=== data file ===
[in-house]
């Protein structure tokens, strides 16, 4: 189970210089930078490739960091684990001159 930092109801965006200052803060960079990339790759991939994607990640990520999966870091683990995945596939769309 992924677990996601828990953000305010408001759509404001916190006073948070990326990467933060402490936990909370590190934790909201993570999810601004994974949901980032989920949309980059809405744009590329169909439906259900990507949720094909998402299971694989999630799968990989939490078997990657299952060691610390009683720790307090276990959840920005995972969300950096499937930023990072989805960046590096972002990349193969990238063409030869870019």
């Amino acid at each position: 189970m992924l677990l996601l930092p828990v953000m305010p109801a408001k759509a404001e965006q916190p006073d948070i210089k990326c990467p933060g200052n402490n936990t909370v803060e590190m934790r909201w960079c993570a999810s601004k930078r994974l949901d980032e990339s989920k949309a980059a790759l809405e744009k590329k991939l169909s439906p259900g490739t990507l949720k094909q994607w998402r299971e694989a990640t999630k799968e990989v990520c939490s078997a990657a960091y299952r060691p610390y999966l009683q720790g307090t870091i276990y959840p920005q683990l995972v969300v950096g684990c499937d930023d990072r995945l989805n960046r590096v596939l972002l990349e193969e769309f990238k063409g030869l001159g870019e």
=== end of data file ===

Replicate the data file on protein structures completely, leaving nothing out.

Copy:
[in-house]
């Protein structure tokens, strides 16, 4: 189970210089930078490739960091684990001159 930092109801965006200052803060960079990339790759991939994607990640990520999966870091683990995945596939769309 992924677990996601828990953000305010408001759509404001916190006073948070990326990467933060402490936990909370590190934790909201993570999810601004994974949901980032989920949309980059809405744009590329169909439906259900990507949720094909998402299971694989999630799968990989939490078997990657299952060691610390009683720790307090276990959840920005995972969300950096499937930023990072989805960046590096972002990349193969990238063409030869870019």
């Amino acid at each position: 189970m992924l677990l996601l930092p828990v953000m305010p109801a408001k759509a404001e965006q916190p006073d948070i210089k990326c990467p933060g200052n402490n936990t909370v803060e590190m934790r909201w960079c993570a999810s601004k930078r994974l949901d980032e990339s989920k949309a980059a790759l809405e744009k590329k991939l169909s439906p259900g490739t990507l949720k094909q994607w998402r299971e694989a990640t999630k799968e990989v990520c939490s078997a990657a960091y299952r060691p610390y999966l009683q720790g307090t870091i276990y959840p920005q683990l995972v969300v950096g684990c499937d930023d990072r995945l989805n960046r590096v596939l972002l990349e193969e769309f990238k063409g030869l001159g870019e």